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Press Release

21 Oct 2021

Leading businesses and investors call for new UK law to prevent human rights abuse and environmental harm

UNDER STRICT EMBARGO 22 October 2021 / 00:00 BST

PRESS RELEASE

Leading businesses and investors call for new UK law to prevent human rights abuse and environmental harm

London, United Kingdom – 36 companies, investors, business associations and initiatives have called for a new law mandating ‘human rights and environmental due diligence’ in a statement released today.

The statement says:

“…we call on the government to introduce a new legal requirement for companies and investors to carry out human rights and environmental due diligence [HREDD]. Such a requirement to prevent abuse of human rights and environmental harm in global operations and value chains would deliver on the government's commitments to the levelling up agenda and to the transition to a net zero economy…

“… The UK now has an opportunity to retain its leading role, rather than following the footsteps of others. Legislation can contribute to a competitive level playing field, increase legal certainty about the standards expected from companies, ensure consequences when responsibilities are not met, promote engagement and impactful actions between supply chain partners and, above all, incentivise impactful and effective action on the ground.

“…To level the playing field in practice, the requirement needs to be accompanied by consequences that will be strong enough to ensure that businesses that fall within the scope of the legislation carry out HREDD to a high standard and that victims have access to justice.”

Countries across Europe, and the EU itself, are introducing new human rights and environmental due diligence laws. France already has the Corporate Duty of Vigilance Law, and due diligence laws are at different stages of development in the Netherlands, Germany, Norway and Belgium, among others. A new EU initiative, due to be tabled later this year, is expected to apply to all UK businesses operating in the Single Market.

A group of more than 30 civil society organisations coming together as the Corporate Justice Coalition is calling for the introduction a new UK ‘mandatory human rights and environmental due diligence’ law, based on the duties to prevent tax evasion and bribery found in the Criminal Finances Act 2017 and the Bribery Act 2010 – as called for by the UK Parliament’s Joint Committee on Human Rights in 2017, and found to be legally feasible in a study released in 2020 by the British Institute of International and Comparative Law.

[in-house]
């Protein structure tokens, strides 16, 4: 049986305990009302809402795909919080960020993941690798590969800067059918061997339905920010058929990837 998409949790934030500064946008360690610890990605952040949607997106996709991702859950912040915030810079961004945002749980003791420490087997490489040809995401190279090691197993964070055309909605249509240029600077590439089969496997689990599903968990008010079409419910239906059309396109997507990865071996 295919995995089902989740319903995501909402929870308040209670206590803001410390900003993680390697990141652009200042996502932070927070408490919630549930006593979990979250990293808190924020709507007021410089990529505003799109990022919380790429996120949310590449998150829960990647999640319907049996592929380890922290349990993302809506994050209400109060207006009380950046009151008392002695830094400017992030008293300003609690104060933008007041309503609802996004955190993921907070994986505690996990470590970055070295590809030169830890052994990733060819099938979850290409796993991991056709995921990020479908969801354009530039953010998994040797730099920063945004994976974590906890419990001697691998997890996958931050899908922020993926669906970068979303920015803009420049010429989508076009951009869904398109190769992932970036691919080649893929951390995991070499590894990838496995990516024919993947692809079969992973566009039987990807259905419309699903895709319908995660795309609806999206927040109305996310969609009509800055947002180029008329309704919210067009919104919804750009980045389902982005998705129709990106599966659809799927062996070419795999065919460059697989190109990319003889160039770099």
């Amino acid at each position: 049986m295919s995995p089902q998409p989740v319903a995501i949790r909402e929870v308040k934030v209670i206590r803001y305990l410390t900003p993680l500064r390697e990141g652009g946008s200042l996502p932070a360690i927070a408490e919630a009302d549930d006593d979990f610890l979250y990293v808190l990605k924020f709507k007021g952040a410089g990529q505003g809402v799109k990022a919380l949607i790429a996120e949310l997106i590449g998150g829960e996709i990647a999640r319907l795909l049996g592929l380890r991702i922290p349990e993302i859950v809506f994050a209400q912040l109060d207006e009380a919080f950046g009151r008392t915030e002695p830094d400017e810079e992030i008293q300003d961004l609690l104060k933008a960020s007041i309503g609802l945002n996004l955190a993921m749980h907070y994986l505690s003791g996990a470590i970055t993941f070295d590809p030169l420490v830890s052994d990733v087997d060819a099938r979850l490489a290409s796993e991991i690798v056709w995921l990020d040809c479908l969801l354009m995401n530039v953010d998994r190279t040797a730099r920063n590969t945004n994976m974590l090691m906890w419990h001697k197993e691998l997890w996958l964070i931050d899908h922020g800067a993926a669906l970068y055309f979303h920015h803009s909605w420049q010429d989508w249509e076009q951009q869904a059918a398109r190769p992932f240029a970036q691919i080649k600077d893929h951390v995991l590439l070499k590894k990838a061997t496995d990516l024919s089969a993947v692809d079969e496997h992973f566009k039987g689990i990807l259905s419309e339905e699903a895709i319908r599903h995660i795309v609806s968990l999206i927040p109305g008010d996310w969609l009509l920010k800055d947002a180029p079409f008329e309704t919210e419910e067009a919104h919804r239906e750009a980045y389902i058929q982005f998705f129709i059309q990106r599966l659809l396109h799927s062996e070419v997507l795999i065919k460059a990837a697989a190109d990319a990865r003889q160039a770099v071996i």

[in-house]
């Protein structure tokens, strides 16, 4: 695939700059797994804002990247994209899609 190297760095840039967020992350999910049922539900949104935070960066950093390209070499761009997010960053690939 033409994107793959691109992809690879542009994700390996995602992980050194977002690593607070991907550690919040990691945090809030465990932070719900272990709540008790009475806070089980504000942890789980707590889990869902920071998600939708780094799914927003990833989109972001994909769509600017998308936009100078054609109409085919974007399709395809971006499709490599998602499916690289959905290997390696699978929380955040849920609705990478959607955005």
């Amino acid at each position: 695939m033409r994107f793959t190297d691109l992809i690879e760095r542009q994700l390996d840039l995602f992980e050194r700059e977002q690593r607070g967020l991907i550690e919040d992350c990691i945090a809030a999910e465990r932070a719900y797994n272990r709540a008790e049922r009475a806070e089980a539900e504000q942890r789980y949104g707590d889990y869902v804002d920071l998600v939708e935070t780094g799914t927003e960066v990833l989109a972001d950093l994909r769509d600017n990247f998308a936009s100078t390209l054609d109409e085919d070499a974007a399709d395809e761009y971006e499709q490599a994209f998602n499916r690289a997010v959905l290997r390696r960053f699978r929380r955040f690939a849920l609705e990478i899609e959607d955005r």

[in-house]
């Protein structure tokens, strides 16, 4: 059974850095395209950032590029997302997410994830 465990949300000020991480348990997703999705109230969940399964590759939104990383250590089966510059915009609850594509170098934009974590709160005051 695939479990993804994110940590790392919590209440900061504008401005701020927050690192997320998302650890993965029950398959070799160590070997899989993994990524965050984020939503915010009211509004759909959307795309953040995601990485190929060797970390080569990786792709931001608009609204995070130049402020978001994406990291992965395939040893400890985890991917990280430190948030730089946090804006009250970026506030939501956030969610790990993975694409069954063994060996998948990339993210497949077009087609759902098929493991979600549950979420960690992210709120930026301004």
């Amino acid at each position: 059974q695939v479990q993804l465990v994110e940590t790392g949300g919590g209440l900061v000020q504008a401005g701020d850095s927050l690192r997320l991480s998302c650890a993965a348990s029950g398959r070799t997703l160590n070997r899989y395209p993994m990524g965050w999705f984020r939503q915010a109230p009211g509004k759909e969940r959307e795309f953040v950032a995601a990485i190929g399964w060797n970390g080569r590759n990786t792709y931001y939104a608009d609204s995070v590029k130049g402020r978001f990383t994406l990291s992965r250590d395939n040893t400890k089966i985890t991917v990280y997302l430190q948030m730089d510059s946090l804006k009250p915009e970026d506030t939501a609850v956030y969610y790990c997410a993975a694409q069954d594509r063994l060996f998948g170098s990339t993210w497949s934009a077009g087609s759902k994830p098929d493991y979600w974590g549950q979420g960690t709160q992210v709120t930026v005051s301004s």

Thulsi Narayanasamy, Head of Labour Rights, Business & Human Rights Resource Centre, said:

“Voluntary commitments to ensure human rights are respected by businesses have failed. It speaks volumes that leading business and investors themselves are uniting to call for a level playing field and a clear regulatory environment to ensure that the rights of the most vulnerable are respected. We want to see this requirement backed up by strong liability provisions that will hold companies legally accountable if they fail to prevent abuses.”

“As workers face unprecedented rights abuses with no recourse, the UK simply can’t afford to waste more time, it’s time to bridge the regulatory gap.”

Mark Dearn, Director, Corporate Justice Coalition, said:

“Businesses, investors and rights groups are united in their demand for a new UK supply chain law - and rightly so, because we won’t be able to protect human rights and the environment without new rules to root out the supply chain abuses that happen every day, all over the world.

As other countries press ahead with the new laws with legal liability that are urgently needed to keep step with the changing nature of business, the UK Government can’t keep burying its head in the sand by saying that voluntary commitments are all that’s required.

“Businesses and investors want this, people and the planet need it, and the Government must step up and take action.”

Simon Platts, Responsible Sourcing Director, ASOS, said:

“ASOS called for mandatory human rights and environmental due diligence legislation in April, and it’s incredibly encouraging to see so many brands and organisations now coming together with one voice to support its introduction in the UK. Such legislation has the power to protect workers and deliver positive benefits for people around the world by driving up standards and making companies legally responsible for identifying and stamping out human rights and environmental risks, wherever they occur.”

Aisha Aswani, Ethical Trading Manager, Co-op said:

“Protecting the rights of workers within our supply chain and managing our environmental impact are absolute priorities for Co-op and fundamental to the way we do business. But this isn’t unilaterally the case, on a national or global level.  Effective and workable legislation is critical to help prevent human rights abuse and environmental harm and it’s vital these issues remain high on the UK agenda so positive moves forward can be made.”

//ENDS

Note to editors:

Media contacts: Priyanka Mogul, Media Officer, Business & Human Rights Resource Centre, +44 (0) 7880 956 239, [email protected]

Thulsi Narayanasamy, Head of Labour Rights, Business & Human Rights Resource Centre, +44 (0) 7724 58 0885